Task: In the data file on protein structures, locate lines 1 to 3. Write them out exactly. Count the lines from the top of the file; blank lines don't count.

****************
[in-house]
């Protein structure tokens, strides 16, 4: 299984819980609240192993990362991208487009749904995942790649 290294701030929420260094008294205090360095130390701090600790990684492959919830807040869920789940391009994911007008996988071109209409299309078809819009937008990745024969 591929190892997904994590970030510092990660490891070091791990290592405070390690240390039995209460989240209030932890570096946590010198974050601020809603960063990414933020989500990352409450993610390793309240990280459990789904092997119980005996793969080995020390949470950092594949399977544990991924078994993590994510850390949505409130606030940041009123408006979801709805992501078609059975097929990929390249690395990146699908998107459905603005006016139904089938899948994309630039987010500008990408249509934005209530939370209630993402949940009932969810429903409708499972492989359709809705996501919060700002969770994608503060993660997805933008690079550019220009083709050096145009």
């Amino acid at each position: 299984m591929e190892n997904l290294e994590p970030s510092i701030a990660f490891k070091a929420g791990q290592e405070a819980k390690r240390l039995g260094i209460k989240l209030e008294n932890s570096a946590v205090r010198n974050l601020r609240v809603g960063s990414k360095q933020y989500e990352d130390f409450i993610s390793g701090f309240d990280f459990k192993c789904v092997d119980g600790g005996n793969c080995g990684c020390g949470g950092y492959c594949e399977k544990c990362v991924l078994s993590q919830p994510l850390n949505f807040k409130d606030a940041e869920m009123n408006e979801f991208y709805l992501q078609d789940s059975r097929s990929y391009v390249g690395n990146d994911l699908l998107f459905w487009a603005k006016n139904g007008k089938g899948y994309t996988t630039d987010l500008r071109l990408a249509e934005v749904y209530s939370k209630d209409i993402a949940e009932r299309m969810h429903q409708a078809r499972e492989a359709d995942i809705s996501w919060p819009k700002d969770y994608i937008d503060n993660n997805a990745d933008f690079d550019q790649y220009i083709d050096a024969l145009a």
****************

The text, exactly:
[in-house]
């Protein structure tokens, strides 16, 4: 299984819980609240192993990362991208487009749904995942790649 290294701030929420260094008294205090360095130390701090600790990684492959919830807040869920789940391009994911007008996988071109209409299309078809819009937008990745024969 591929190892997904994590970030510092990660490891070091791990290592405070390690240390039995209460989240209030932890570096946590010198974050601020809603960063990414933020989500990352409450993610390793309240990280459990789904092997119980005996793969080995020390949470950092594949399977544990991924078994993590994510850390949505409130606030940041009123408006979801709805992501078609059975097929990929390249690395990146699908998107459905603005006016139904089938899948994309630039987010500008990408249509934005209530939370209630993402949940009932969810429903409708499972492989359709809705996501919060700002969770994608503060993660997805933008690079550019220009083709050096145009």
């Amino acid at each position: 299984m591929e190892n997904l290294e994590p970030s510092i701030a990660f490891k070091a929420g791990q290592e405070a819980k390690r240390l039995g260094i209460k989240l209030e008294n932890s570096a946590v205090r010198n974050l601020r609240v809603g960063s990414k360095q933020y989500e990352d130390f409450i993610s390793g701090f309240d990280f459990k192993c789904v092997d119980g600790g005996n793969c080995g990684c020390g949470g950092y492959c594949e399977k544990c990362v991924l078994s993590q919830p994510l850390n949505f807040k409130d606030a940041e869920m009123n408006e979801f991208y709805l992501q078609d789940s059975r097929s990929y391009v390249g690395n990146d994911l699908l998107f459905w487009a603005k006016n139904g007008k089938g899948y994309t996988t630039d987010l500008r071109l990408a249509e934005v749904y209530s939370k209630d209409i993402a949940e009932r299309m969810h429903q409708a078809r499972e492989a359709d995942i809705s996501w919060p819009k700002d969770y994608i937008d503060n993660n997805a990745d933008f690079d550019q790649y220009i083709d050096a024969l145009a």